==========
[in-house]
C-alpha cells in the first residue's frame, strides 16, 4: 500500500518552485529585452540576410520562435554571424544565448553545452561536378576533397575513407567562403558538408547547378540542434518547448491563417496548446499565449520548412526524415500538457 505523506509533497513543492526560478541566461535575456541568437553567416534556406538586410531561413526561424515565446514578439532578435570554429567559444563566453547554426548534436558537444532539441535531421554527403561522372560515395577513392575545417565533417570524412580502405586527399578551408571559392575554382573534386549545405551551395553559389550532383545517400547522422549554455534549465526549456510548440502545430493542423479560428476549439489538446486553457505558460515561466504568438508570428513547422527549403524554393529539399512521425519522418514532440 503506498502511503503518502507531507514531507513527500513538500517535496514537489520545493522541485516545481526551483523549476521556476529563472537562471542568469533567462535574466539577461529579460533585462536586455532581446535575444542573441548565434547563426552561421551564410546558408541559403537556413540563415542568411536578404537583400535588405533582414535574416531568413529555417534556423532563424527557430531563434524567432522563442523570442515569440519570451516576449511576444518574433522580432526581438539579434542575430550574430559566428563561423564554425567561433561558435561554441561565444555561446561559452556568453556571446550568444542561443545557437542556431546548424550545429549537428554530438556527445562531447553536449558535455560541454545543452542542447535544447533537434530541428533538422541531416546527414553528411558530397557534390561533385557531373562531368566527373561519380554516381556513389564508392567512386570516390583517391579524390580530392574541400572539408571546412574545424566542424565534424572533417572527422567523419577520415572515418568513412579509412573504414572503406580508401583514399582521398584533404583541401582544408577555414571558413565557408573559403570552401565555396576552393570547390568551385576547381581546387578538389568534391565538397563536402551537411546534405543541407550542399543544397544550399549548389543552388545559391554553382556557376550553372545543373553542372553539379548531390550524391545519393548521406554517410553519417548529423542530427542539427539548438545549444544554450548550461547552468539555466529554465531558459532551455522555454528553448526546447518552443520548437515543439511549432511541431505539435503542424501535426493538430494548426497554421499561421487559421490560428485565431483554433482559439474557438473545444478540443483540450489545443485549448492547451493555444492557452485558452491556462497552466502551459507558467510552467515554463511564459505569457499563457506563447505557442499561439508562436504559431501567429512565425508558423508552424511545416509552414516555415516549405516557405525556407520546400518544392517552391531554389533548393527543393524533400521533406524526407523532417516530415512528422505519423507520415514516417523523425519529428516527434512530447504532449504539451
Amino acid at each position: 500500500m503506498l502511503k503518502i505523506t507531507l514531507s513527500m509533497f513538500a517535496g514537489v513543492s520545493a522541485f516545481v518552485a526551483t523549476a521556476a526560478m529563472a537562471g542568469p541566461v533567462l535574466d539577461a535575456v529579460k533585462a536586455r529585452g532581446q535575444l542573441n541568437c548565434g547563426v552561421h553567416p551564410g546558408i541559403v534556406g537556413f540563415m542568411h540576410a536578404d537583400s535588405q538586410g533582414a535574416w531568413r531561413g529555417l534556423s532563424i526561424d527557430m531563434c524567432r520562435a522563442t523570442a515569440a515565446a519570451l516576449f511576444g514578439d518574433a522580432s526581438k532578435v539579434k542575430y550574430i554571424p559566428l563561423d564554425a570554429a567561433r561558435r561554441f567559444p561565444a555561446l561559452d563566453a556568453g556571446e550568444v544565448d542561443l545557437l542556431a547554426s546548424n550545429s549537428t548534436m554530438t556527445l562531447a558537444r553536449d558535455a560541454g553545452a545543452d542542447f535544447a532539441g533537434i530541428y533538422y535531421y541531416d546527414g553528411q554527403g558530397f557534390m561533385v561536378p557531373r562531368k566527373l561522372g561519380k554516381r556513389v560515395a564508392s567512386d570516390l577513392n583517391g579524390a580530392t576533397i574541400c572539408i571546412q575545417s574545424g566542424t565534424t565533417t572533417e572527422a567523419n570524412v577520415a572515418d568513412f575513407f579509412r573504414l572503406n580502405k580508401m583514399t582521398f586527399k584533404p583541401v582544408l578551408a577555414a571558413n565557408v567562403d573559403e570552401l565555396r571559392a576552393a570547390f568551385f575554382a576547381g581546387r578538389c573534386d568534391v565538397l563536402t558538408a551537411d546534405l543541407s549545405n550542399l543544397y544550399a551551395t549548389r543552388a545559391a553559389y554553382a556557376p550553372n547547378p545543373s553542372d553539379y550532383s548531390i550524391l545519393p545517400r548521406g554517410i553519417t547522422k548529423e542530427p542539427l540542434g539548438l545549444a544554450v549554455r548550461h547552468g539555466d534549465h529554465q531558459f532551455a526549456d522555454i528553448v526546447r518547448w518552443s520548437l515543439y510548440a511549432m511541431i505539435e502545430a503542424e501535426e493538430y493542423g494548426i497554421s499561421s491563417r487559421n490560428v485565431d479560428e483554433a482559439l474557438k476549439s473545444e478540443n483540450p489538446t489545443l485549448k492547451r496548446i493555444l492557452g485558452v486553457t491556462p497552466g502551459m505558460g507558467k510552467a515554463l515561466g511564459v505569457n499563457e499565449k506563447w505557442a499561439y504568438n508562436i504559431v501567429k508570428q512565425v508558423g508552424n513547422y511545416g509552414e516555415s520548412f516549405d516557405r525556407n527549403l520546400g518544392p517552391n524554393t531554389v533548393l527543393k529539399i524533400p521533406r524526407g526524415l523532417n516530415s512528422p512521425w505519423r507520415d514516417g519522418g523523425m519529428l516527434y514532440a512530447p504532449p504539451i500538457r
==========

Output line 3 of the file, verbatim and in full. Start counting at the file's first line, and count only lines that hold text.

Amino acid at each position: 500500500m503506498l502511503k503518502i505523506t507531507l514531507s513527500m509533497f513538500a517535496g514537489v513543492s520545493a522541485f516545481v518552485a526551483t523549476a521556476a526560478m529563472a537562471g542568469p541566461v533567462l535574466d539577461a535575456v529579460k533585462a536586455r529585452g532581446q535575444l542573441n541568437c548565434g547563426v552561421h553567416p551564410g546558408i541559403v534556406g537556413f540563415m542568411h540576410a536578404d537583400s535588405q538586410g533582414a535574416w531568413r531561413g529555417l534556423s532563424i526561424d527557430m531563434c524567432r520562435a522563442t523570442a515569440a515565446a519570451l516576449f511576444g514578439d518574433a522580432s526581438k532578435v539579434k542575430y550574430i554571424p559566428l563561423d564554425a570554429a567561433r561558435r561554441f567559444p561565444a555561446l561559452d563566453a556568453g556571446e550568444v544565448d542561443l545557437l542556431a547554426s546548424n550545429s549537428t548534436m554530438t556527445l562531447a558537444r553536449d558535455a560541454g553545452a545543452d542542447f535544447a532539441g533537434i530541428y533538422y535531421y541531416d546527414g553528411q554527403g558530397f557534390m561533385v561536378p557531373r562531368k566527373l561522372g561519380k554516381r556513389v560515395a564508392s567512386d570516390l577513392n583517391g579524390a580530392t576533397i574541400c572539408i571546412q575545417s574545424g566542424t565534424t565533417t572533417e572527422a567523419n570524412v577520415a572515418d568513412f575513407f579509412r573504414l572503406n580502405k580508401m583514399t582521398f586527399k584533404p583541401v582544408l578551408a577555414a571558413n565557408v567562403d573559403e570552401l565555396r571559392a576552393a570547390f568551385f575554382a576547381g581546387r578538389c573534386d568534391v565538397l563536402t558538408a551537411d546534405l543541407s549545405n550542399l543544397y544550399a551551395t549548389r543552388a545559391a553559389y554553382a556557376p550553372n547547378p545543373s553542372d553539379y550532383s548531390i550524391l545519393p545517400r548521406g554517410i553519417t547522422k548529423e542530427p542539427l540542434g539548438l545549444a544554450v549554455r548550461h547552468g539555466d534549465h529554465q531558459f532551455a526549456d522555454i528553448v526546447r518547448w518552443s520548437l515543439y510548440a511549432m511541431i505539435e502545430a503542424e501535426e493538430y493542423g494548426i497554421s499561421s491563417r487559421n490560428v485565431d479560428e483554433a482559439l474557438k476549439s473545444e478540443n483540450p489538446t489545443l485549448k492547451r496548446i493555444l492557452g485558452v486553457t491556462p497552466g502551459m505558460g507558467k510552467a515554463l515561466g511564459v505569457n499563457e499565449k506563447w505557442a499561439y504568438n508562436i504559431v501567429k508570428q512565425v508558423g508552424n513547422y511545416g509552414e516555415s520548412f516549405d516557405r525556407n527549403l520546400g518544392p517552391n524554393t531554389v533548393l527543393k529539399i524533400p521533406r524526407g526524415l523532417n516530415s512528422p512521425w505519423r507520415d514516417g519522418g523523425m519529428l516527434y514532440a512530447p504532449p504539451i500538457r